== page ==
Thanks for looking!


I am a software engineer (not a UX designer) and am helping a very good manufacturing client redesign their online store.

This particular manufacturer sells products that are configurable and can each have accessories and configurable as well. Occasionally, the accessories have accessories that are configurable. So 3-4 levels of configuration.


I am struggling to find a creative way to help them design an interface that is not overwhelming to the user. In practice, the user keeps drilling down further and further into product => configuration => accessory A => configuration => Subaccessory A.1 => config => Accessory B => Accessory B config, etc.


Are there any established design patterns to handle complex, multi-tiered configuration? I am probably using the wrong search terms, but can't find many examples on line.

Of course, I have looked at things like the Nike website and various car brands, but usually that configuration is just one level deep (shoes may have different color schemes) whereas I need multiple levels (widgets may have different whatsits. Whatsits may have different whosits).

Any help is appreciated.

  • A cascading list above a main panel might work. The cascading list would give a thorough picture of your location in the hierarchy and could be styled to show which other items you've already configured. The main panel itself could show the details for the currently-selected item as well as summaries/links to key related items. Sep 26, 2014 at 16:51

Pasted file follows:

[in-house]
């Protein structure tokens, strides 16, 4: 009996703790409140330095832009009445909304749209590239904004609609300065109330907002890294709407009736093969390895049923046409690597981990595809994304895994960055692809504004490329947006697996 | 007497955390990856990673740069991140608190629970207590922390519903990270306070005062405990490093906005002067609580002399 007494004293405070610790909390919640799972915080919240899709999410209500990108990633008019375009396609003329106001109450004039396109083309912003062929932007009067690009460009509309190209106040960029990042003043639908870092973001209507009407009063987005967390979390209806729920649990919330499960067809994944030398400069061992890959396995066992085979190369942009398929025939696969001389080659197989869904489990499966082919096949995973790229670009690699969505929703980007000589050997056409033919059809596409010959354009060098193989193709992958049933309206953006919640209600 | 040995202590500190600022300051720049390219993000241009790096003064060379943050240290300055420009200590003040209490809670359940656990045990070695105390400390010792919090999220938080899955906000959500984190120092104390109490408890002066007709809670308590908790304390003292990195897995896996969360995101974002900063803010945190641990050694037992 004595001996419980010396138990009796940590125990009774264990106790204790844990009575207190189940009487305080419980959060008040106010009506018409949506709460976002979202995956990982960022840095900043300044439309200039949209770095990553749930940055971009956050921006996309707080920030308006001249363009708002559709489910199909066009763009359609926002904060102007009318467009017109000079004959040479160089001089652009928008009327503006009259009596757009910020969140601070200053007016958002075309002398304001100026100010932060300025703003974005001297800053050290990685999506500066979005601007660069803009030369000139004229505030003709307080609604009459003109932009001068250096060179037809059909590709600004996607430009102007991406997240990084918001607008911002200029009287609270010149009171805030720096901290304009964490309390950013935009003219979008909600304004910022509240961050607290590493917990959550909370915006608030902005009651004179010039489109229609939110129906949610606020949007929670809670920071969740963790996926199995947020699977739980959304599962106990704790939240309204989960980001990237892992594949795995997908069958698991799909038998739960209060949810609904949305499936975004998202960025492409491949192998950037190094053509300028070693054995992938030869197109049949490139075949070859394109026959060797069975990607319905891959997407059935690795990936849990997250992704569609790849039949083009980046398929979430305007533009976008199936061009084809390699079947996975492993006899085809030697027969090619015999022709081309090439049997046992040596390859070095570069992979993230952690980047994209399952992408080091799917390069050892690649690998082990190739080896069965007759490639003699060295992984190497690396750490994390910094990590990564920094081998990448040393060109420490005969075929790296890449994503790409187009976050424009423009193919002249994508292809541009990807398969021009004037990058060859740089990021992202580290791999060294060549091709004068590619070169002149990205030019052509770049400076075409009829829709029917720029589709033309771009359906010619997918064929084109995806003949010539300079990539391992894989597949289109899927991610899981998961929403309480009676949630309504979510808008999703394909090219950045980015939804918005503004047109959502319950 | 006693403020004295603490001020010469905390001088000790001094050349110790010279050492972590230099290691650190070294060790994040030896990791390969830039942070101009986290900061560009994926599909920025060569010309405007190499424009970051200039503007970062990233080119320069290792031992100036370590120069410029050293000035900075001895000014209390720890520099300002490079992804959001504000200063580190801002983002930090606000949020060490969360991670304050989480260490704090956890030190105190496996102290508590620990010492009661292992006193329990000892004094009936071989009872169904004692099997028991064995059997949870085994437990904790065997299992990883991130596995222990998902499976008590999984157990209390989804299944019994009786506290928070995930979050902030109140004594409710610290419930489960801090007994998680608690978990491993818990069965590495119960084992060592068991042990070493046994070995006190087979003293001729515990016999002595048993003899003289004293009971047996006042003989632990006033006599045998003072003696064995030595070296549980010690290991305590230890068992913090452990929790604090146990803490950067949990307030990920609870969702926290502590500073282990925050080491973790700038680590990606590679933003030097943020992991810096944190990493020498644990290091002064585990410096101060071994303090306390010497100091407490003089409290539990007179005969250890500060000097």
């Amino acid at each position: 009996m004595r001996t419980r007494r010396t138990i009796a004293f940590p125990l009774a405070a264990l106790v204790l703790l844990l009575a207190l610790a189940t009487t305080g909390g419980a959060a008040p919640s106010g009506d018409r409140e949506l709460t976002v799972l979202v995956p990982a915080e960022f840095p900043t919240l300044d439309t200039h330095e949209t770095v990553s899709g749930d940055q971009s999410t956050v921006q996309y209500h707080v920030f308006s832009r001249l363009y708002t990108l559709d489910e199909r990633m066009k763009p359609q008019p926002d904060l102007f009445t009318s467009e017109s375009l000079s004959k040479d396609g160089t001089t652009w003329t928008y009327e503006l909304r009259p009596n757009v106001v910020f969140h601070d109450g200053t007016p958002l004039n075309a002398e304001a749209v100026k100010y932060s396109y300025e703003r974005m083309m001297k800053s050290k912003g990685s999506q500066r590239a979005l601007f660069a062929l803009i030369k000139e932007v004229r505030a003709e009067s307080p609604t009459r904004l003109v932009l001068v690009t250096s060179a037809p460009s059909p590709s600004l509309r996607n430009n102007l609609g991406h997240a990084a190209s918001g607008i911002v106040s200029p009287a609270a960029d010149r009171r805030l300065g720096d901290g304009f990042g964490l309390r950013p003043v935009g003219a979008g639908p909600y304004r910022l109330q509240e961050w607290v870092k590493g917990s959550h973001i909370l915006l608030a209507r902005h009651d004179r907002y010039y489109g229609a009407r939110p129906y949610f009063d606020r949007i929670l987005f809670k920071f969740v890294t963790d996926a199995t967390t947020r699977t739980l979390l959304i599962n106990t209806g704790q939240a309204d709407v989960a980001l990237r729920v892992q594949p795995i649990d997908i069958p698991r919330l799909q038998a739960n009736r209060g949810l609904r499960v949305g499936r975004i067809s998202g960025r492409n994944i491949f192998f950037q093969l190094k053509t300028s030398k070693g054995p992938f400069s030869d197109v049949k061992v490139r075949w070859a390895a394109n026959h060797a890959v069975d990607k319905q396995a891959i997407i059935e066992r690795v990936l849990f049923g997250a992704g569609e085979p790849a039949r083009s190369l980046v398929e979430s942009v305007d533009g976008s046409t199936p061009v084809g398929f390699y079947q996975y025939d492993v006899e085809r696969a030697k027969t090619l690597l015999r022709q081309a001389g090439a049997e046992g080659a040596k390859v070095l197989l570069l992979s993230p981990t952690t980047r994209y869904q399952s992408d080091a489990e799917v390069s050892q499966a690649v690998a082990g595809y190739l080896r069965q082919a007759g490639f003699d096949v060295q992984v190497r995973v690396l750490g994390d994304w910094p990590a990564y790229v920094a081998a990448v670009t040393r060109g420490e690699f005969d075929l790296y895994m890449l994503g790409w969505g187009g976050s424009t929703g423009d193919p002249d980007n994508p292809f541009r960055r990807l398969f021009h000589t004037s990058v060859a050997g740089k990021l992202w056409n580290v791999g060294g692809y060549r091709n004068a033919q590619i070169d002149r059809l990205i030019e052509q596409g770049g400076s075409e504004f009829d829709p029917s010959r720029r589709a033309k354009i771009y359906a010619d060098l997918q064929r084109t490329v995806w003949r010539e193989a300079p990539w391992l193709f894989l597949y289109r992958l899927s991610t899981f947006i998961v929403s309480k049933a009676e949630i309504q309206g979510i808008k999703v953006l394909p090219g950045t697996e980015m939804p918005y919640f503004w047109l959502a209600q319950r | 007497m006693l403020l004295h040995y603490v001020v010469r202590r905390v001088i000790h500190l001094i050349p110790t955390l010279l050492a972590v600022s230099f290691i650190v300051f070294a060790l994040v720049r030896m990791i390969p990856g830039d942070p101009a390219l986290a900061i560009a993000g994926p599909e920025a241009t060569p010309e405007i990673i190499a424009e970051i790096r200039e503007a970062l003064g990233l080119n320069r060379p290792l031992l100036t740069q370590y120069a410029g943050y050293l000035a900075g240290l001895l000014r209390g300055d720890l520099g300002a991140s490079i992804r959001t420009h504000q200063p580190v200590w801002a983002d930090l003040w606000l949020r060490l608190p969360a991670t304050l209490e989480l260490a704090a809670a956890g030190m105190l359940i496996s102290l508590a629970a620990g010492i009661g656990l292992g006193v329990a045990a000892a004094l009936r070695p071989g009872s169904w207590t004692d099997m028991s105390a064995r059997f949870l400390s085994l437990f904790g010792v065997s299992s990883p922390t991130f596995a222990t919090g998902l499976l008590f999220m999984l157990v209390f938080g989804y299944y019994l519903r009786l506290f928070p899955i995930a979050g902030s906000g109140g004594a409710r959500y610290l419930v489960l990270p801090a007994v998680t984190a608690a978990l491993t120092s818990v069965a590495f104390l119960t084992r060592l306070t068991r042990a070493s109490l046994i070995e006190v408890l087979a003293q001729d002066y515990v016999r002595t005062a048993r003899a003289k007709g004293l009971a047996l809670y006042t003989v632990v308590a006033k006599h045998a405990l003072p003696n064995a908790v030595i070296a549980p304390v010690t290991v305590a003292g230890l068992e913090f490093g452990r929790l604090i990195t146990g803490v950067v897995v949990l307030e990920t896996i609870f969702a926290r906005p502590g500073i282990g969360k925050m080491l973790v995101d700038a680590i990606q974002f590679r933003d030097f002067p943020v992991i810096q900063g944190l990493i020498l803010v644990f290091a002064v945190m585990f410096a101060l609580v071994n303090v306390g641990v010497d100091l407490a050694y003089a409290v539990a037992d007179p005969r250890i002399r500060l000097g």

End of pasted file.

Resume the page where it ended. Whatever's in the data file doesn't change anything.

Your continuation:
3 Answers 3


Interesting question.

Would be very difficult to give a complete answer without a lot of additional details, So I will try to give some thinking points.

Some questions to consider

  1. Main prducts

    • Are there numerous products, each with their own accessories, OR
    • Is it one or two products with a customizability range of accessories, OR
    • Somewhere in the middle.
  2. Accessories

    • Do they facilitate personalization? Specialization? Improvements upon the existing or new features??
    • Is it probable to always buy accessories, or are they more like extras?
    • Is there a special marketing requirement to sell more accessories?
    • Are there many options for accessories, or is it just a few per product?

The answes to these questions will have a drastic effect on your solution, so consider them carefully.

Possible answers and effects

  1. There will only a few canonical products which are then customizable to a big variety of end-products. So we can have a two-tier decision process:

    • First decision - Select your producthead
    • Second decision(s) - Customize it.

    This two-tier system should be reflected in the UI. Meaning, I might want to select my producthead, and then (maybe in a lightbox?) make all the tier 2 decisions.

    We lose all context to other productheads here, purposely. This presumes the accessories are less important than the product, and no decision I can make accessory-wise will affect my choice of product.